PHOENIX When the Arizona Diamondbacks look across the field at the Colorado Rockies this week, they may feel as if they're looking into a mirror.
The teams took similar routes to an unlikely destination the NL championship series.
"We're going to have our hands full with Arizona, a tough team," Rockies outfielder Jeff Baker said. "We know them. They know us."
Start with their records: Arizona won the NL West with a league-best 90-72. The Rockies, who had to defeat San Diego in a one-game playoff to earn a wild card berth, finished 90-73.
Both clubs have built from within, and they've done it relatively cheaply. The Rockies entered the season with a payroll of $54.4 million, $2.4 million more than the Diamondbacks. Only four clubs had lower payrolls.
Instead of spending on free agents, both organizations committed to building through the draft. Two of their finest products can be found at shortstop Colorado's Troy Tulowitzki, drafted in the first round two years ago, and Arizona's Stephen Drew, picked in the first round a year earlier.
Game 1 on Thursday night will pit dazzling starting pitchers Brandon Webb of Arizona and Jeff Francis of Colorado. Both are homegrown.
"It speaks to the good old-fashioned values of baseball: scouting and player development and building from within and being patient and taking chances and things working out," Colorado manager Clint Hurdle said after the Rockies wrapped up a three-game sweep of the Philadelphia Phillies in their NL playoff series.
Inexperience can prove costly. But for the Diamondbacks and the Rockies, what they don't know hasn't hurt them.
"With this team, everybody calls us young, but I think it's the most exciting team I've been on," said Drew, the younger brother of Boston's J.D. Drew.
The playoffs have been sweet for two teams that have struggled in recent years.
Colorado, which lost 94 games in 2004 and 95 in 2005, posted its first winning record since 2000. The Diamondbacks went 51-111 three years ago, and this year they broke a streak of three consecutive losing seasons, longest in the franchise's 10 years.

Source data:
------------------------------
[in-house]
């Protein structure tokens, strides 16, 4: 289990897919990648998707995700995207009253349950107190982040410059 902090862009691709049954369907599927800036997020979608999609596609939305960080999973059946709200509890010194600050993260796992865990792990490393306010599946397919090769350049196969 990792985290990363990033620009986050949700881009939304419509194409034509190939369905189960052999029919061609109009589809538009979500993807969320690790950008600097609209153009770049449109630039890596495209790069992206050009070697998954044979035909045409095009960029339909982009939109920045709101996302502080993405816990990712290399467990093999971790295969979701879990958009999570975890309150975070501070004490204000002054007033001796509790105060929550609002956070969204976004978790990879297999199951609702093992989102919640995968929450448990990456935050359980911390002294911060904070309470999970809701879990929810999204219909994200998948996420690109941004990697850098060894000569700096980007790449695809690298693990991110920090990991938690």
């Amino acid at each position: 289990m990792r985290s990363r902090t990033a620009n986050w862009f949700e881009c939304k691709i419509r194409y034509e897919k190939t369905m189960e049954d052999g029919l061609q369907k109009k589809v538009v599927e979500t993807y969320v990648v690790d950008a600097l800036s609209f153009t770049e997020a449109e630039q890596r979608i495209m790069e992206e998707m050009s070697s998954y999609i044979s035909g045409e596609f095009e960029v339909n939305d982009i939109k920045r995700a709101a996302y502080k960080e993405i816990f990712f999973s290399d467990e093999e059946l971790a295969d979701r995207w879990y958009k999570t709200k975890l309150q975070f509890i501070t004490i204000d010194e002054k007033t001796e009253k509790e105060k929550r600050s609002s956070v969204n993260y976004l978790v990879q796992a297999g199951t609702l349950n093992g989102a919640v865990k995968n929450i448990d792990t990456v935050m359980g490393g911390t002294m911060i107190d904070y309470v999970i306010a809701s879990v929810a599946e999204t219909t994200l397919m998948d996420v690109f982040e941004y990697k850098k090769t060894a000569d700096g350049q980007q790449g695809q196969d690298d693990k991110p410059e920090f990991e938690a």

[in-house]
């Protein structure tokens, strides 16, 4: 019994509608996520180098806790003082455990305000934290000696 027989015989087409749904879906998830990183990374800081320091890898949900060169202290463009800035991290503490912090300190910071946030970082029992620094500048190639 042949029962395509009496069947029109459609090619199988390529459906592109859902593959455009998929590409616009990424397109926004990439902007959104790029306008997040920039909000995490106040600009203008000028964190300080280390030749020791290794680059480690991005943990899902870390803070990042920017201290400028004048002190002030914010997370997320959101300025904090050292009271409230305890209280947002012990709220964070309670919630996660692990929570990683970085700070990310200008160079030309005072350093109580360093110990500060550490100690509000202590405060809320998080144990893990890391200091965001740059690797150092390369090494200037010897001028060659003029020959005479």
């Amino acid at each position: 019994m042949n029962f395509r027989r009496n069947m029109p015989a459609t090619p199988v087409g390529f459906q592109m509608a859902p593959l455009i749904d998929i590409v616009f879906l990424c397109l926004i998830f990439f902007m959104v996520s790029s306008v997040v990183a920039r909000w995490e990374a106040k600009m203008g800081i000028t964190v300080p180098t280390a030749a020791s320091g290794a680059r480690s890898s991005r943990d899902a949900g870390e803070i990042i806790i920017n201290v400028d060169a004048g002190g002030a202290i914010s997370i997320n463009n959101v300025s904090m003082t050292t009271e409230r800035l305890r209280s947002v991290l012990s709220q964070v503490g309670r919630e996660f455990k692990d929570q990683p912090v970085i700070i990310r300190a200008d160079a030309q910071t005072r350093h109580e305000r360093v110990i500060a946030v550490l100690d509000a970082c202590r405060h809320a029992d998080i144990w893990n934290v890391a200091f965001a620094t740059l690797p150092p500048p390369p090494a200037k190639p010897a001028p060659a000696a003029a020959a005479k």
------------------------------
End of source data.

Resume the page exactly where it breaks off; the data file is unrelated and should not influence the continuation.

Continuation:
Both started slowly this year; the Diamondbacks were 47-43 at the All-Star break, third in the NL West, 3 1/2 games behind San Diego. Colorado was 44-44 and in fourth place, 5 1/2 games out.
"Everybody has been waiting for them to fall on their faces, but they're a good team," Colorado reliever Brian Fuentes said of the Diamondbacks. "No one projected us to be where we are, so it's going to be two very good ball clubs going at it."
Instead of quitting, both teams kept playing hard. That's a credit to Hurdle and Arizona manager Bob Melvin, as well as the desire of younger players to stick in the major leagues.
"It's a team," said Arizona left fielder Eric Byrnes, one of the Diamondbacks' few veterans. "It's as much of a team as you'll find in professional sports today.
"You have 25 guys pulling for each other," Byrnes said. "I've never heard one guy complain all year. We have guys who are ready to win. We've already exceeded expectation so far and we're going to continue to do so."
The Diamondbacks and Rockies have shown a penchant for hot streaks. The Diamondbacks won 17 of 20 in July and August, taking over first place.
The Rockies have won 17 of their last 18, the hottest streak in their 15-year history.
The only pitcher to defeat the Rockies in that stretch? Webb, who beat Francis 4-2 on Sept. 28 in Denver.
Said Colorado outfielder Brad Hawpe, "I looked at the date the other day and I don't even know what the date is now. Things are flying by now."
The Diamondbacks and Rockies met four times in spring training their camps are a few miles apart in Tucson and 18 in the regular season, with the Rockies winning the season series 10-8.
"From both sides, there's going to be no surprises," Hurdle said. "It's going to be who plays the best, and that's what baseball should be about."
The similarities between Arizona and Colorado have showed in the playoffs. Arizona outscored the Chicago Cubs 16-6 in a three-game sweep of their series. The Rockies swept the Phillies by a combined score of 16-8.
In both series, the Diamondbacks and Rockies got timely hitting while shutting down their opponents' top batters.
Against Colorado, Philadelphia's Ryan Howard and Jimmy Rollins went a combined 5-for-23 (.217) with 2 homers and 5 RBIs.
The Diamondbacks limited Cubs sluggers Alfonso Soriano, Derrek Lee and Aramis Ramirez to a combined 9-for-36 (.250) with no home runs or RBIs.
"A lot of people, they're not giving credit to those guys because they're young and they don't have the big names on their team," Soriano said of Arizona's pitchers. "But they play the game good. You have to give them a lot of credit."